The area’s main business apart from tourism is oyster farming in Arcachon Bay (Bassin d’Arcachon). The road runs along the southern shore of the bay linking a number of oyster farming villages. We stopped off at the port of Larros where there is a jetty promenade.

The bay covers an area of 150 km² at high tide and 40 km² at low tide. Obviously we arrived when the tide was low. It was a mess but there was no smell.

The port offered a view that we have not seen before. Boats were moored and beached, until the tidal water returns. Acres of mud as far as the eye can see and in less than 12 hours, all submerged (we assume).

The mud was apparently solid enough for people to walk out. Love to make a time-lapse video of the returning and receding tide.

This bay is the largest oyster culture area in France – “Ostréiculture arcachonnaise” – it even has its own wikipedia entry.

According to Wikipedia, wild oysters have always been collected and consumed there, as evidenced by some writings dating from the Gallo – Roman period. The oyster which was then found in the bay was the flat oyster, or “gravette” (Ostrea edulis). The official exploitation of oysters began in 1849.

Several different species of oysters dominated the bay in succession, first the Portugese Crassostera angulata in 1868 after the flat oysters were decimated by disease in 1920’s, then in the early 1970’s viral outbreaks killed most of the oysters in the bay. It threatened all the farms in the area.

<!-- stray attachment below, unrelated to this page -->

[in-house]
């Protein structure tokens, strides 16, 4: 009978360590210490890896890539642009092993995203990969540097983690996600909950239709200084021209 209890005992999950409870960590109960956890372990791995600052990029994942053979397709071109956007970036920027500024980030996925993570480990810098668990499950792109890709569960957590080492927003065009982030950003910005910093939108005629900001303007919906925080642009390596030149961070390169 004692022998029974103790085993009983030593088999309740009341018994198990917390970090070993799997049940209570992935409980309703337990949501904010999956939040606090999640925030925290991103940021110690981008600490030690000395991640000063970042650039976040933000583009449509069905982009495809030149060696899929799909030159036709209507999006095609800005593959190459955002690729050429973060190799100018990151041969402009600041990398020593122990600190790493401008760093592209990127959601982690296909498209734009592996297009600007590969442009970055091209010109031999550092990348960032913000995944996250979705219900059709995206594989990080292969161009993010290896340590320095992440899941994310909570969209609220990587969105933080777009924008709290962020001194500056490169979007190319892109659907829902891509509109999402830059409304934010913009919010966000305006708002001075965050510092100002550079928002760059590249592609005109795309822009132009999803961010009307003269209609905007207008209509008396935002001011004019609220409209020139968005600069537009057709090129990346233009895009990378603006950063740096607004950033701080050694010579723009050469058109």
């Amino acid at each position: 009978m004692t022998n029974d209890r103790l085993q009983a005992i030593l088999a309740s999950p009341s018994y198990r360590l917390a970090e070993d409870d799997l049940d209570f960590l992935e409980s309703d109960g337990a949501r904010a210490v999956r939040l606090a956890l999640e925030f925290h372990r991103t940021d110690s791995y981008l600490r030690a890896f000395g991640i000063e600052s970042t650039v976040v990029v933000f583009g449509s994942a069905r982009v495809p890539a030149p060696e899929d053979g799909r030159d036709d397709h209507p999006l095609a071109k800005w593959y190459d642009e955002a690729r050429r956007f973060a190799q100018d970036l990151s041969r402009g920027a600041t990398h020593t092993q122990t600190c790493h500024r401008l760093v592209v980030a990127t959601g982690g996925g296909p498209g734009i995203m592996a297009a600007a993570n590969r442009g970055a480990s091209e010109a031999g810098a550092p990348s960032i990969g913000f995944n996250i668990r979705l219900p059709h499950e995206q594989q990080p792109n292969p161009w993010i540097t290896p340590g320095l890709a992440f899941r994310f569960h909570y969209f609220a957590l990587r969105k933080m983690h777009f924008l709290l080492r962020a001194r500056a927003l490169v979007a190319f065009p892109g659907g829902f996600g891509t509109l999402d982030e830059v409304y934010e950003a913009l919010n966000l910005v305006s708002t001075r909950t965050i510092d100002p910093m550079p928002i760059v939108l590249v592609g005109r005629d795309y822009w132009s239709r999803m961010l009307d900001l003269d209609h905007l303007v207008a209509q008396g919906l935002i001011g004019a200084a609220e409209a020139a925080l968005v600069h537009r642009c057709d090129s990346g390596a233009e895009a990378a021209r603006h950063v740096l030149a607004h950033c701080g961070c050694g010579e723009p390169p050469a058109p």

Later it was decided to introduce a Japanese species Crassostrea gigas which is the only species raised today. The jetty has a roll of small buildings presumably housing all the equipment for oyster farming. Some were left rusting outside.

Lining the sides of the jetty are several large oyster bars – but they served a very limited menu. “La Tradition” on the menu includes twelve No. 3 oysters, bread and wine, 19 euros. This is as fresh as one can get but no discount here.

We were hungry and went to a proper restaurant – Les Viviers.

Our 12 No. 2’s.

This was how one gentleman ate his seafood platter solo at Les Viviers.

This lucky fisherman caught a mermaid in his cage.

After lunch, we continued our journey to Arcachon.

Here are some photos of the sights around Haut-Medoc and the chateaux that we passed on our drives through the region.

From Blanquefort, we drove north on D2 along the river, passing Macau (where we stocked up on cheeses and crackers), Margaux, Saint-Julien, and Pauillac. We did not go further up to Saint-Estephe. Each of the villages producing wine has its own tourist information center (maison). There are 8 appellations in Medoc (Medoc, Saint-Estephe, Haut-Medoc, Pauillac, Saint-Julien, Listrac-Medoc, Moulis and Margaux), all producing AOC wines.

We stopped at Margaux to visit Chateau Ferriere (see earlier post) and had lunch at Le Savoie (nothing remarkable).

In the Medoc region, a total of 60 Grand Cru Classé wines were included in the 1855 Official Classification.

Pauillac visiter center with a giant unlabelled bottle.

Along the way, we stopped briefly at Chateau Pichon Baron, Pauillac.

The chateau was built in 1851 in Renaissance style with two turrets.